An international team of astronomers has been able to determine where the mysterious Fast Radio Bursts come from, using optical and radio telescopes. The new findings solve a problem that had intrigued the scientific community for the last years. The study was published Wednesday in the journal Nature.
Fast Radio Bursts (FRBs) are bright radio flashes that generally last only a few milliseconds, explains Phys.org, their origin is unknown since they are very difficult to detect. Only 16 FRBs had been detected before the new findings were published.
Researchers used data obtained by the Commonwealth Scientific and Industrial Research Organisation (CSIRO)’s 64-m Parkes radio telescope in Australia. On April 2015, an International alert was triggered and other telescopes such as the CSIRO’ Australian Telescope Compact Array, joined the search.
“In the past FRBs have been found by sifting through data months or even years later. By that time it is too late to do follow up observations,” said Dr Evan Keane, Project Scientist at the Square Kilometre Array Organisation and the lead scientist behind the study, according to Phys.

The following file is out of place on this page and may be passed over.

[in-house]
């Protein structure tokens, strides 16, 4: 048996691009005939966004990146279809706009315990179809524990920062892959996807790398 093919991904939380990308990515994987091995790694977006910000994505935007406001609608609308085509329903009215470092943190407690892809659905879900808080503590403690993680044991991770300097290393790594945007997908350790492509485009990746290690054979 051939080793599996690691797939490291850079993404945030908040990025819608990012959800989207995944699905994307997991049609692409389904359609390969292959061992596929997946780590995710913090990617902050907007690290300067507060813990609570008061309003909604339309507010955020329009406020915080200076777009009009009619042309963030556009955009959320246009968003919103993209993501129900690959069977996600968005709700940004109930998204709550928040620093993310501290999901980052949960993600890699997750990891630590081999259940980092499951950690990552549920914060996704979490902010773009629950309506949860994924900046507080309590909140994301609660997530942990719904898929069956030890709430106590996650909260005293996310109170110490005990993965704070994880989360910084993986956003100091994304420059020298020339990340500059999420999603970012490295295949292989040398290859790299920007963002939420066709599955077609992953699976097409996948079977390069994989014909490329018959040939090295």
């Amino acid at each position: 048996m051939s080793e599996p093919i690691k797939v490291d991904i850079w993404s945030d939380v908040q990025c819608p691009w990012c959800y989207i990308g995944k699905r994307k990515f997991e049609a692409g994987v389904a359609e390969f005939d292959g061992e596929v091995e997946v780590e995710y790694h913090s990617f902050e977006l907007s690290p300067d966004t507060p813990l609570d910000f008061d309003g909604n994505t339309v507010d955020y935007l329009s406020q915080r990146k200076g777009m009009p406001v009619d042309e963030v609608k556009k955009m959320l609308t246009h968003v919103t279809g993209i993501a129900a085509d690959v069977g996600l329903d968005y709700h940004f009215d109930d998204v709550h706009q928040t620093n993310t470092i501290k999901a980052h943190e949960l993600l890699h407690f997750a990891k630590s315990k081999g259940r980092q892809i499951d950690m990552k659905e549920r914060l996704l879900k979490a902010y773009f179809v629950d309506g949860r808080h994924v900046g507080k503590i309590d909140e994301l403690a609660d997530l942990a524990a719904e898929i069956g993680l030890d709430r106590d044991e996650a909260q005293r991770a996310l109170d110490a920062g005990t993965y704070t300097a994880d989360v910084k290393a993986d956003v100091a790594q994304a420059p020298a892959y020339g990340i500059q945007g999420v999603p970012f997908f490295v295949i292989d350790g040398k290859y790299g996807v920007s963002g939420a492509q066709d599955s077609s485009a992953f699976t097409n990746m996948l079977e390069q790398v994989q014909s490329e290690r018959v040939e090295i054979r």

In order to make the process of catching FRBs more efficient, the team developed a new method that informs other telescopes to collaborate with the search, after the first initial flashes of a radio burst are detected. As a result, the team of researchers was able to obtain data that is a hundred times more precise, in comparison with previous events.
Findings open the doors for dark energy investigation
It was determinant for researchers to quickly locate the FRB and identify the host galaxy, says Benjamin Stappers, Professor of Astrophysics at the University of Manchester, according to Phys. That being said, the new findings could present new opportunities for discovering missing matter and even dark energy, he added.
New projects are currently being planned, alongside the collaboration of telescopes like eMerlin and MeerKAT, in order to specifically obtain a localization from the bursts itself, explained Professor Stappers.
Previously, researchers had been able to obtain the dispersion measure of FRBs. With new data of distance, they can now measure how dense the material is between the point of origin and Earth, in order to establish comparisons with the current model of the distribution of matter in the universe, said Dr. Simon Johnston, co-author of the study, from CSIRO’s Astronomy and Space Science Division, to Phys.
Astronomers explained that the current model determines that the universe is made of 70 percent dark energy, 25 percent dark matter and 5 percent ordinary matter. With the newly obtained data, researchers could be able to weight the universe and the matter it contains.